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The Farmer and the Cowman

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Title: The Farmer and the Cowman  
Author: World Heritage Encyclopedia
Language: English
Subject: Richard Rodgers, Oklahoma! (1955 film), All Er Nuthin', Oscar Hammerstein II, Cowman (profession)
Collection: 1943 Songs, Songs from Oklahoma!, Songs with Lyrics by Oscar Hammerstein II, Songs with Music by Richard Rodgers
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The Farmer and the Cowman

"The Farmer and the Cowman"
Song from Oklahoma!
Published 1943
Writer Oscar Hammerstein II
Composer Richard Rodgers

"The Farmer and the Cowman" is a song composed by Richard Rodgers and with lyrics by Oscar Hammerstein II for their musical Oklahoma!. It is sung primarily by Andrew Carnes, Aunt Eller, and Ike Skidmore. In various versions of Oklahoma!, the singing parts for Ike, Andrew, and Aunt Eller have been swapped. Lines for Will Parker, Ado Annie, and Curly McLain are also included. Repetition of the refrain is sung by the entire company.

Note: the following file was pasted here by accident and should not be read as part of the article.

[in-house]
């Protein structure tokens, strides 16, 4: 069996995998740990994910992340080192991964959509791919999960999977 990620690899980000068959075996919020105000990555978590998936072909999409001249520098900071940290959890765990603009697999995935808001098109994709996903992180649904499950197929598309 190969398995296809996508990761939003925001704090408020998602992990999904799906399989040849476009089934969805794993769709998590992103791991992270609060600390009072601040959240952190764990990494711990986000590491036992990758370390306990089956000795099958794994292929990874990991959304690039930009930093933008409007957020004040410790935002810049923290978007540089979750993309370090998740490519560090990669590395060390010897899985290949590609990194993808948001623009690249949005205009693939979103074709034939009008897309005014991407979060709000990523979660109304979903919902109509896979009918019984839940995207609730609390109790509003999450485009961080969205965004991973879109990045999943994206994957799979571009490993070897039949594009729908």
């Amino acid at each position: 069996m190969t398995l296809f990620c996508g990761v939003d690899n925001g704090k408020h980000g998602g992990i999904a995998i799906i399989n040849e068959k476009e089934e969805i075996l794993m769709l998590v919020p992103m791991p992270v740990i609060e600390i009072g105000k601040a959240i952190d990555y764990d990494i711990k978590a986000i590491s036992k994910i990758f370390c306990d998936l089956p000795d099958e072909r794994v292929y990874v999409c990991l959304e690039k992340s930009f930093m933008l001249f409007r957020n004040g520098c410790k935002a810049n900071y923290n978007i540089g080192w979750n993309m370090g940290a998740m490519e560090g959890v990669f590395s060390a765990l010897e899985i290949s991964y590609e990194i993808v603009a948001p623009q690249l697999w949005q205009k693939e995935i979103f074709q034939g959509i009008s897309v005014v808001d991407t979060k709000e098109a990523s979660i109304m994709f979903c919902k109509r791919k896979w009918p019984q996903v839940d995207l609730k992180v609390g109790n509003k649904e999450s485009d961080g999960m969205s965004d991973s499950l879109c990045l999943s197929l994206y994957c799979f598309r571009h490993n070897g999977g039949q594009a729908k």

This song is included in the first scene of the second act of Oklahoma!. It is accompanied by an elaborate dancing sequence. This number, and the scene itself, takes place at the Skidmore Ranch, where the box social follows after the song.

In contrast to the rest of the musical, "The Farmer and the Cowman" does not further the plot but does allow the audience to witness the tension between the farmers and the cowmen, a tension that comes from the farmers' desire to protect their crops with fences while the cowmen prefer the freedom to move cattle over a wide open range. Carnes, Aunt Eller and Ike act as peacemakers and attempt to reconcile the two sides. The song appears to have no effect, and the two sides start fighting. Aunt Eller then shoots a gun in the air to stop the fighting, and conducts both groups- ironically preaching peace with the lyrics of the song, but threatening violence.

At the end of the song, however, there is a resolution. Both sides agree to act hospitably toward each other after receiving a bit of advice from Aunt Eller:

"I don't say I'm better than anybody else,
But I'll be danged if I ain't just as good!"

The song resolves a minor subplot, although the conflict between Jud and Curly (a farmer and a cowman) has yet to be resolved at that point.

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